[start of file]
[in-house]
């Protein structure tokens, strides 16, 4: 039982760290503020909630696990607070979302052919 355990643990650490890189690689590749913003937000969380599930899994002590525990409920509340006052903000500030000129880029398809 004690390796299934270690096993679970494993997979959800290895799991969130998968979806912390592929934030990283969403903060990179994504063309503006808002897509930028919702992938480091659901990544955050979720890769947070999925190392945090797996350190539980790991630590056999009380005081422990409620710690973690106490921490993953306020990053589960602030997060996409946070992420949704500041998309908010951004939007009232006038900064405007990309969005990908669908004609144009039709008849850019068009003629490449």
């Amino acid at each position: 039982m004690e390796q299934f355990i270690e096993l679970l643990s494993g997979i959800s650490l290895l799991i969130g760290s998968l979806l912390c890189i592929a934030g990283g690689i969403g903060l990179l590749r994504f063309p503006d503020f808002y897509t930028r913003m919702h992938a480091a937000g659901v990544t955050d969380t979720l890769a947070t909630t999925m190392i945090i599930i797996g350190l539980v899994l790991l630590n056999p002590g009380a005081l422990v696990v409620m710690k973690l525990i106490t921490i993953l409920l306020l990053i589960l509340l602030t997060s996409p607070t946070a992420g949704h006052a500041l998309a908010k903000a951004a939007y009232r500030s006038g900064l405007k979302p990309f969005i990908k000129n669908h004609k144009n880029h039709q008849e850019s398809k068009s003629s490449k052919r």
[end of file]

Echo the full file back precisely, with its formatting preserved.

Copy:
[in-house]
């Protein structure tokens, strides 16, 4: 039982760290503020909630696990607070979302052919 355990643990650490890189690689590749913003937000969380599930899994002590525990409920509340006052903000500030000129880029398809 004690390796299934270690096993679970494993997979959800290895799991969130998968979806912390592929934030990283969403903060990179994504063309503006808002897509930028919702992938480091659901990544955050979720890769947070999925190392945090797996350190539980790991630590056999009380005081422990409620710690973690106490921490993953306020990053589960602030997060996409946070992420949704500041998309908010951004939007009232006038900064405007990309969005990908669908004609144009039709008849850019068009003629490449």
């Amino acid at each position: 039982m004690e390796q299934f355990i270690e096993l679970l643990s494993g997979i959800s650490l290895l799991i969130g760290s998968l979806l912390c890189i592929a934030g990283g690689i969403g903060l990179l590749r994504f063309p503006d503020f808002y897509t930028r913003m919702h992938a480091a937000g659901v990544t955050d969380t979720l890769a947070t909630t999925m190392i945090i599930i797996g350190l539980v899994l790991l630590n056999p002590g009380a005081l422990v696990v409620m710690k973690l525990i106490t921490i993953l409920l306020l990053i589960l509340l602030t997060s996409p607070t946070a992420g949704h006052a500041l998309a908010k903000a951004a939007y009232r500030s006038g900064l405007k979302p990309f969005i990908k000129n669908h004609k144009n880029h039709q008849e850019s398809k068009s003629s490449k052919r």